New generation of Chilean candidates show desire for moderation

·3-min read
Chile's primaries on July 18, 2021 through up some surprising results that showed voters wanted a move towards more centrist policies

The election of former student leader Gabriel Boric and right-wing independent Sebastian Sichel in presidential primaries shows Chileans are opting for gradual change towards a more moderate politics, say analysts.

Sunday's primaries delivered a chastening blow to the most traditional candidates from the left and right wing coalitions that took part, as well as the opinion polls.

Congressman Boric, who at 35 only just meets the minimum age to stand for the presidency, convincingly defeated Communist Party candidate Daniel Jadue in the left-wing coalition's primary.

Sichel, who at 43 was the youngest of four right-wing candidates, left in his wake the ultra-conservative Joaquin Lavin, who was seeking a third presidential candidacy, as well as former ministers in the government of conservative President Sebastian Pinera, Mario Desbordes and Ignacio Briones.

"Both (winning) candidates emphasize an optimistic vision of the future," Juan Pablo Luna, a political sciences academic at the Catholic University of Chile, told AFP.

"Those that lost had a vision that was more ... defensive, more advocative of the past than the future."

Jadue, the mayor of the poor Recoleta neghborhood in Santiago, had been leading the polls for more than a year but picked up less than 40 percent of the vote in the two-horse race.

With 49 percent, Sichel was well clear of second placed Lavin, who in 1999 reached the presidential run-off before losing to socialist Ricardo Lagos, on 31 percent.

"It's a new cycle, bit by bit it's the fall of the historical and traditional political parties that marked Chile's transition to democracy" after the end of the Augusto Pinochet dictatorship (1973-1990), Rodrigo Espinoza, the political sciences coordinator at the Diego Portales Univeristy, told AFP.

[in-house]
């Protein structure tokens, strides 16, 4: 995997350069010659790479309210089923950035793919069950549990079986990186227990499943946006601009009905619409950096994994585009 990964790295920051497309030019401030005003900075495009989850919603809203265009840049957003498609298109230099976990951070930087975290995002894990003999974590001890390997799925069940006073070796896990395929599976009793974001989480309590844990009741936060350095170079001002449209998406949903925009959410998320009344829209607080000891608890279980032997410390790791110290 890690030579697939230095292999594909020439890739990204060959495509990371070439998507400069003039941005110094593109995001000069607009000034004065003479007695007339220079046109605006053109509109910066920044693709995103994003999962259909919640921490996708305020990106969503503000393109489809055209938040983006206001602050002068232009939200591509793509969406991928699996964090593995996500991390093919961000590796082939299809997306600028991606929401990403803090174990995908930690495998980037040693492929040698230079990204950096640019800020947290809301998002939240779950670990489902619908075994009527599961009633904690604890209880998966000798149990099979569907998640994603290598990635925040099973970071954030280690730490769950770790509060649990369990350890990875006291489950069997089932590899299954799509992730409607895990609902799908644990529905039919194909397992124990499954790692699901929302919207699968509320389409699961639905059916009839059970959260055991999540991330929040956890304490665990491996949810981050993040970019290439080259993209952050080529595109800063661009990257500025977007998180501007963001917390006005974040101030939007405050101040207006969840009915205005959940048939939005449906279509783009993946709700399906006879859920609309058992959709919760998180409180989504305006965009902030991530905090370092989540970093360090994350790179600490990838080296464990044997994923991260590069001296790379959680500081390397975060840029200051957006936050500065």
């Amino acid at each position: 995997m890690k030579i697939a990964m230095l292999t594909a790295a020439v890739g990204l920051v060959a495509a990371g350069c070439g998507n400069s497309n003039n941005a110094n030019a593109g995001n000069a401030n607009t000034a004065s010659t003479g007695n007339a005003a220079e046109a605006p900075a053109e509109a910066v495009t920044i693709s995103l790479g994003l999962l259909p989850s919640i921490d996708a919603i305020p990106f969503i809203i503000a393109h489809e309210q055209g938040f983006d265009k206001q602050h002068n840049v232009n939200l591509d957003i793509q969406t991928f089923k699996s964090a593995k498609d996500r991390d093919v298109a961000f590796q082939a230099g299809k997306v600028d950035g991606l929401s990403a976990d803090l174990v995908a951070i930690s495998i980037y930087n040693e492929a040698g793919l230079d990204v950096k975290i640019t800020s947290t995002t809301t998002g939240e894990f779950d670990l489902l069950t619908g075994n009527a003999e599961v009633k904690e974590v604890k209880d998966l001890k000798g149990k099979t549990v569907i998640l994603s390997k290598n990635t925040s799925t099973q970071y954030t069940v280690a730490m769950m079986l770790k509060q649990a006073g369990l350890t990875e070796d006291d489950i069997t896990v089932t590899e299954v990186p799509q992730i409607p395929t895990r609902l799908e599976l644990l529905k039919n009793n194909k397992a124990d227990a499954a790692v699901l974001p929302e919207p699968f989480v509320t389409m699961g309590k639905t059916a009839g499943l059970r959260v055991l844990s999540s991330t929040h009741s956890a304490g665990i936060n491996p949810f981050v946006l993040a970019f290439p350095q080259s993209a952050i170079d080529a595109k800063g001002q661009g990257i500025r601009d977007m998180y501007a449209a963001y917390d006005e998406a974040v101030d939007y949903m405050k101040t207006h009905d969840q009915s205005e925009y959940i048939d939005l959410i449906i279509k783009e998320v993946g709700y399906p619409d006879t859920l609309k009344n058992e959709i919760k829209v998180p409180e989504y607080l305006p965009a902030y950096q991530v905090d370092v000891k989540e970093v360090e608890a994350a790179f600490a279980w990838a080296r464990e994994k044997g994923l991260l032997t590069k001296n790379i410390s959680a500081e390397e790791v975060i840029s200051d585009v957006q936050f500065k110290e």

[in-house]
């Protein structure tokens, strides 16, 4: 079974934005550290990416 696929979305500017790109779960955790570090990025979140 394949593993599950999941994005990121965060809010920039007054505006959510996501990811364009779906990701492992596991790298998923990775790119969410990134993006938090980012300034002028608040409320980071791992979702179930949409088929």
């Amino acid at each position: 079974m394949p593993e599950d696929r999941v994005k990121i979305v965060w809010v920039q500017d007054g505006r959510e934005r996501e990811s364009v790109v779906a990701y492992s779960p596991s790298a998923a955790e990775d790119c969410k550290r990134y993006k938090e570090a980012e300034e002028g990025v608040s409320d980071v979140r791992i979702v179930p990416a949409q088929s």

- 'Deep change' -

Turnout in the primaries was high with more than three million voters -- the highest since the primaries system was introduced in 2013.

These elections came just two weeks after the new Constitutional Convention began work on rewriting the dictatorship era Magna Carta.

Boric's campaign promised a generational change and push towards the center-left.

"Citizens want deep change but they want them to be through democratic means, through dialogue and the building of majorities, and Boric is a better representation of that," Pamela Figueroa, an academic at the University of Santiago, told AFP.

Boric said that if elected president, he would head a decentralized state that distributes power equally around the country with an environmental and feminist vision and would send neoliberal economic policies "to the grave."

But he acknowledged his next "challenge" would be to strengthen unity within the Approve Dignity left-wing coalition, while moving it towards the center.

"What we have now isn't enough to win in November," said Boric.

The neoliberal model is widely credited with making Chile the richest country in South America, although also castigated for exacerbating inequality.

The election of Sichel, a lawyer and former social development minister in Pinera's government, represents "an exit from the right-wing's traditional ideological ring post," said Espinoza.

"An exit from a conservative right towards a more liberal right.

"Sichel ... had close ties to the center and now, from a center-right platform, was very skilful in circumventing the ideological ring post and saying that it wasn't about a division between left and right but more of the new against the old."

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